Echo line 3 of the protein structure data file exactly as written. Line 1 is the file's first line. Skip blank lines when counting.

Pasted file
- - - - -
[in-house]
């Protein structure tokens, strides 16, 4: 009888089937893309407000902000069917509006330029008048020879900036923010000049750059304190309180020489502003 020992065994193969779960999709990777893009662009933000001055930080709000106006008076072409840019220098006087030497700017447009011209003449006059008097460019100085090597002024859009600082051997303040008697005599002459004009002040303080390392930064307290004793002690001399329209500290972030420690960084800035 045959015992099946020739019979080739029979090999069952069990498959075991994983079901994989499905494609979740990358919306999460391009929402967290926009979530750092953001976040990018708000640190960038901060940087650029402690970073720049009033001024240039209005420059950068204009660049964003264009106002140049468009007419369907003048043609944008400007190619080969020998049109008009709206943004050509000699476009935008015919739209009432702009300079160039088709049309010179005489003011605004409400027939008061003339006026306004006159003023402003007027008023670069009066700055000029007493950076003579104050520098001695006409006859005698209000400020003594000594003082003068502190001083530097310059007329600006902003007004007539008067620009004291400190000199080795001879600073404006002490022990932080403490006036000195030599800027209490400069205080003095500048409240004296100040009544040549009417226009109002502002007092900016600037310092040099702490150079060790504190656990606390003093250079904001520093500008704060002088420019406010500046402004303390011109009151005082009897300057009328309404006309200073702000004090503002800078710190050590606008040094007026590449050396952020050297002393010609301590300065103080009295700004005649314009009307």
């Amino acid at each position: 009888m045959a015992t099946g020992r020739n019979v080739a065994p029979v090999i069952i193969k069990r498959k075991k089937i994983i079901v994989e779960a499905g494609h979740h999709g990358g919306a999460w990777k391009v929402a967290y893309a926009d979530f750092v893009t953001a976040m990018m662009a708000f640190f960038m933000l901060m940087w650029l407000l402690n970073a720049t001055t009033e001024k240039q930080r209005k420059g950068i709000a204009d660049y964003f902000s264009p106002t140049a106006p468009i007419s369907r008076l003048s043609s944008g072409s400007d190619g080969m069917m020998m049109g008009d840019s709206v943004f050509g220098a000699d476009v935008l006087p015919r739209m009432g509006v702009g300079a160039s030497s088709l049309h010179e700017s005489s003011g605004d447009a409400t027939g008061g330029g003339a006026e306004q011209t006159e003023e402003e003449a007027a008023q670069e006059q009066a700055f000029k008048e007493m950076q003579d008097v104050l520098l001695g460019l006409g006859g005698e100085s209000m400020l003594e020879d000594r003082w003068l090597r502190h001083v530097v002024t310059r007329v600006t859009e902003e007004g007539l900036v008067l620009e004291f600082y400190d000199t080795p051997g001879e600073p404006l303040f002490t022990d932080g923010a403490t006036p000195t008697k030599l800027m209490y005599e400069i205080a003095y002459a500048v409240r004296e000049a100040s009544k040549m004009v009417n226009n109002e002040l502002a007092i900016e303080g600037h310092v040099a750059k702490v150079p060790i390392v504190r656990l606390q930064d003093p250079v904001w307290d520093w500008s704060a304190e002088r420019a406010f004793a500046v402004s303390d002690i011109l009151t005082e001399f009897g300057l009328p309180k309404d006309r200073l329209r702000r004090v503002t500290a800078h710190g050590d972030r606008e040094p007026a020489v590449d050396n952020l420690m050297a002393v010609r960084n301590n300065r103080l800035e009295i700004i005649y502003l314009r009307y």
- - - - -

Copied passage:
């Amino acid at each position: 009888m045959a015992t099946g020992r020739n019979v080739a065994p029979v090999i069952i193969k069990r498959k075991k089937i994983i079901v994989e779960a499905g494609h979740h999709g990358g919306a999460w990777k391009v929402a967290y893309a926009d979530f750092v893009t953001a976040m990018m662009a708000f640190f960038m933000l901060m940087w650029l407000l402690n970073a720049t001055t009033e001024k240039q930080r209005k420059g950068i709000a204009d660049y964003f902000s264009p106002t140049a106006p468009i007419s369907r008076l003048s043609s944008g072409s400007d190619g080969m069917m020998m049109g008009d840019s709206v943004f050509g220098a000699d476009v935008l006087p015919r739209m009432g509006v702009g300079a160039s030497s088709l049309h010179e700017s005489s003011g605004d447009a409400t027939g008061g330029g003339a006026e306004q011209t006159e003023e402003e003449a007027a008023q670069e006059q009066a700055f000029k008048e007493m950076q003579d008097v104050l520098l001695g460019l006409g006859g005698e100085s209000m400020l003594e020879d000594r003082w003068l090597r502190h001083v530097v002024t310059r007329v600006t859009e902003e007004g007539l900036v008067l620009e004291f600082y400190d000199t080795p051997g001879e600073p404006l303040f002490t022990d932080g923010a403490t006036p000195t008697k030599l800027m209490y005599e400069i205080a003095y002459a500048v409240r004296e000049a100040s009544k040549m004009v009417n226009n109002e002040l502002a007092i900016e303080g600037h310092v040099a750059k702490v150079p060790i390392v504190r656990l606390q930064d003093p250079v904001w307290d520093w500008s704060a304190e002088r420019a406010f004793a500046v402004s303390d002690i011109l009151t005082e001399f009897g300057l009328p309180k309404d006309r200073l329209r702000r004090v503002t500290a800078h710190g050590d972030r606008e040094p007026a020489v590449d050396n952020l420690m050297a002393v010609r960084n301590n300065r103080l800035e009295i700004i005649y502003l314009r009307y």